23 Jul Close Encounters Under the Stars
How do you pick a wine to stand up to the performance of the L.A. Philharmonic conducted by John Williams, one of America’s premier composers, in a compendium of his accumulated works? What other modern day composer has touched the lives of so many people in so many ways? Williams is a master of the symphony in the likeness of Mozart and unmatched in creating auditory imagery for today’s cinema greats.
John Williams has created the scores to such major motion picture hits as “Star Wars” (all 6 movies), “Close Encounters of the third Kind,” “Jaws,” “Raiders of the Lost Ark,” “E.T. The Extraterrestrial,” “Schindler’s List,” and “Saving Private Ryan.” He picked themes from all of these great films to play on this beautiful cool September 2nd evening, at the Hollywood Bowl. Williams included a few works from some other famous contemporary film composers. Given this powerful line up to be presented by the master himself, I was faced with a real dilemma in choosing a wine to go with this magnificent performance.
I dug into my wine cellar and finally decided upon a 1984 Simi Sonoma County Cabernet Sauvignon. This wine had been with me for quite a while, as you might imagine. Surviving several moves, a divorce, heat, drought, riots, floods, fires, you name it. This wine had survived the test of time. I thought it might be able to stand up to another time tested master in Williams … I was not disappointed!
The maestro opened the concert with Liberty Fanfare, a 1986 composition in commemoration of the 100th anniversary of the Statue of Liberty. At this point the wine was breathing for the first time in nineteen years, so I let it enjoy the air. Several excerpts from “Close Encounters” followed, enhanced by the other-worldly design of the Hollywood Bowl itself and some very sophisticated lighting effects. At this point, the Cabernet was in the glass and on the tongue, and exploding in its own symphony of taste reminiscent of some older French Burgundy masterpieces. Age mellowed tannins, hints of violets, cedar, and blackcurrants mixed in a joyous celebration on the palate in concert with the strings, dancing in my ears. The smell of grapes on the vine enhanced the experience of Williams’ use of the strings and French horns through such compositions as “War of the Worlds,” Jerry Goldsmith’s them from “Star Trek” the Motion Picture, David Raskin’s “Laura” (with a stunning violin solo from Bing Wang), Elmer Bernstein’s them from “The Magnificent Seven,” and Miks Rsa’s “Parade of the Charioteers” from “Ben Hur” (and yes, I was thinking of Italian vintages at that point). We’d finally made it to intermission!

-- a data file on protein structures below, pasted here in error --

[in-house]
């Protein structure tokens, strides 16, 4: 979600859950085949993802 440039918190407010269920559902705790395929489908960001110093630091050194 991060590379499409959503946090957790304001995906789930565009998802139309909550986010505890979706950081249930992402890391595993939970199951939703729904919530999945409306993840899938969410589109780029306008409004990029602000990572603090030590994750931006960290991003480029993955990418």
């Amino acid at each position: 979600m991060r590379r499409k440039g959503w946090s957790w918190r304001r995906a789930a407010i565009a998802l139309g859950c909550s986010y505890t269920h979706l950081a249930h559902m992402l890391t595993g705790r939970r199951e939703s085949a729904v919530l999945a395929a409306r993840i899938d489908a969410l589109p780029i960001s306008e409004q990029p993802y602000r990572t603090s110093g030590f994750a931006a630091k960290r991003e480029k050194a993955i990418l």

After the break, Williams brought his best stuff with him, including the Cal State Fullerton University Singers, a full 85 person choir filling the back of the stage. And my 1984 Simi was up to task, becoming even more flavorful with the exposure to life-giving oxygen. We heard selections from “Far and Away” and “Amistad,” both of which evoked images of the wide open skies and countryside of two very different parts of planet Earth. Bing Wang again treated us to a haunting violin solo for the theme to “Schindler’s List” and the Cabernet was right there with her, its clean finish in harmony with her last, high note. Williams closed the concert with three pieces from the famed “Star Wars” films, building in the choir for the last piece from the first episode, “Duel of the Fates.”
But like this venerable wine, Williams was not quite done. In response to the standing ovation from the totally enthusiastic crowd (which included a few light-saber wielders), he came out to play his very best. We were treated to the theme from “Raiders of the Lost Ark” (which had the crowd on its feet), the title theme from “Star Wars” (now they were cheering), and finally the theme from the greatest selling movie of all time: “E.T. The Extraterrestrial.” The crowd, and the bottle, were spent. Master composer and masterful wine, encountered together in an evening to remember.
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